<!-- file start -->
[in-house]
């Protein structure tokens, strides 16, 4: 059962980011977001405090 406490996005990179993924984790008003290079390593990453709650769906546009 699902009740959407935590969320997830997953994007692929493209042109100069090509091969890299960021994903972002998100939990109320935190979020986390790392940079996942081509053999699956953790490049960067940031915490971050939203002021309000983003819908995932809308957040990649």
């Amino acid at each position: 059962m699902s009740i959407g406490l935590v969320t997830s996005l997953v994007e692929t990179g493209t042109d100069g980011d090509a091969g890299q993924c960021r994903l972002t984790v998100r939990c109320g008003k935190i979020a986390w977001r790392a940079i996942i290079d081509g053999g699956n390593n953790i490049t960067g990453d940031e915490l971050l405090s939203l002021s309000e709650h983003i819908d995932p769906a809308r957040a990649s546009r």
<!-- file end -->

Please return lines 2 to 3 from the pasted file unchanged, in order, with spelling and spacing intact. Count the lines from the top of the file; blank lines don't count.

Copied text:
């Protein structure tokens, strides 16, 4: 059962980011977001405090 406490996005990179993924984790008003290079390593990453709650769906546009 699902009740959407935590969320997830997953994007692929493209042109100069090509091969890299960021994903972002998100939990109320935190979020986390790392940079996942081509053999699956953790490049960067940031915490971050939203002021309000983003819908995932809308957040990649």
């Amino acid at each position: 059962m699902s009740i959407g406490l935590v969320t997830s996005l997953v994007e692929t990179g493209t042109d100069g980011d090509a091969g890299q993924c960021r994903l972002t984790v998100r939990c109320g008003k935190i979020a986390w977001r790392a940079i996942i290079d081509g053999g699956n390593n953790i490049t960067g990453d940031e915490l971050l405090s939203l002021s309000e709650h983003i819908d995932p769906a809308r957040a990649s546009r």